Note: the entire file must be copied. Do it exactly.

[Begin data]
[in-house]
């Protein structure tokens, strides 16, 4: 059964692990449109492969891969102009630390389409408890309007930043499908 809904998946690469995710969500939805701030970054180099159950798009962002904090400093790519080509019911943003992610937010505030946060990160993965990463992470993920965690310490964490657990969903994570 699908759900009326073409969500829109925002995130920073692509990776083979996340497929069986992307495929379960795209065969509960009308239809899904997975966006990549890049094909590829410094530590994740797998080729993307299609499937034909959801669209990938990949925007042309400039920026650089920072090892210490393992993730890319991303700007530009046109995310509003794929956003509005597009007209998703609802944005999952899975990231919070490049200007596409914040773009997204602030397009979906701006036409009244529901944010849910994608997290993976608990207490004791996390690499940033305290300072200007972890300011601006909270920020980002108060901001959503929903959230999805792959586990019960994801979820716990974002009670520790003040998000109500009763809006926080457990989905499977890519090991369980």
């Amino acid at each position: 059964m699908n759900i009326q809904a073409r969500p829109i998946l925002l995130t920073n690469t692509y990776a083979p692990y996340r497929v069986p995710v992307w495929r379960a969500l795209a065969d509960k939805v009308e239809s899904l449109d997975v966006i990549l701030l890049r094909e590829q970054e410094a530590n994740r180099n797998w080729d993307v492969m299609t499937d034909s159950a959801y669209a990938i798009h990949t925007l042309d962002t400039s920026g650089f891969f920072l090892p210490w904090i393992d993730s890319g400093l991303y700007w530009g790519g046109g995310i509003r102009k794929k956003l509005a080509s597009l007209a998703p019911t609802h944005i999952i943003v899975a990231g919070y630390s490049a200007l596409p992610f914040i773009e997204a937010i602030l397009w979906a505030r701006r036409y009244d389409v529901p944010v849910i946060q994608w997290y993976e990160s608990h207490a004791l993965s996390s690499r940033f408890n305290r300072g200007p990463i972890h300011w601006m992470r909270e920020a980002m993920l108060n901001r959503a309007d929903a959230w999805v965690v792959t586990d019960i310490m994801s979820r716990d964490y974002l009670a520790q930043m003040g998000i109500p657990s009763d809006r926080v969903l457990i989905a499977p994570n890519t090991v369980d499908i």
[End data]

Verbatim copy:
[in-house]
């Protein structure tokens, strides 16, 4: 059964692990449109492969891969102009630390389409408890309007930043499908 809904998946690469995710969500939805701030970054180099159950798009962002904090400093790519080509019911943003992610937010505030946060990160993965990463992470993920965690310490964490657990969903994570 699908759900009326073409969500829109925002995130920073692509990776083979996340497929069986992307495929379960795209065969509960009308239809899904997975966006990549890049094909590829410094530590994740797998080729993307299609499937034909959801669209990938990949925007042309400039920026650089920072090892210490393992993730890319991303700007530009046109995310509003794929956003509005597009007209998703609802944005999952899975990231919070490049200007596409914040773009997204602030397009979906701006036409009244529901944010849910994608997290993976608990207490004791996390690499940033305290300072200007972890300011601006909270920020980002108060901001959503929903959230999805792959586990019960994801979820716990974002009670520790003040998000109500009763809006926080457990989905499977890519090991369980």
């Amino acid at each position: 059964m699908n759900i009326q809904a073409r969500p829109i998946l925002l995130t920073n690469t692509y990776a083979p692990y996340r497929v069986p995710v992307w495929r379960a969500l795209a065969d509960k939805v009308e239809s899904l449109d997975v966006i990549l701030l890049r094909e590829q970054e410094a530590n994740r180099n797998w080729d993307v492969m299609t499937d034909s159950a959801y669209a990938i798009h990949t925007l042309d962002t400039s920026g650089f891969f920072l090892p210490w904090i393992d993730s890319g400093l991303y700007w530009g790519g046109g995310i509003r102009k794929k956003l509005a080509s597009l007209a998703p019911t609802h944005i999952i943003v899975a990231g919070y630390s490049a200007l596409p992610f914040i773009e997204a937010i602030l397009w979906a505030r701006r036409y009244d389409v529901p944010v849910i946060q994608w997290y993976e990160s608990h207490a004791l993965s996390s690499r940033f408890n305290r300072g200007p990463i972890h300011w601006m992470r909270e920020a980002m993920l108060n901001r959503a309007d929903a959230w999805v965690v792959t586990d019960i310490m994801s979820r716990d964490y974002l009670a520790q930043m003040g998000i109500p657990s009763d809006r926080v969903l457990i989905a499977p994570n890519t090991v369980d499908i």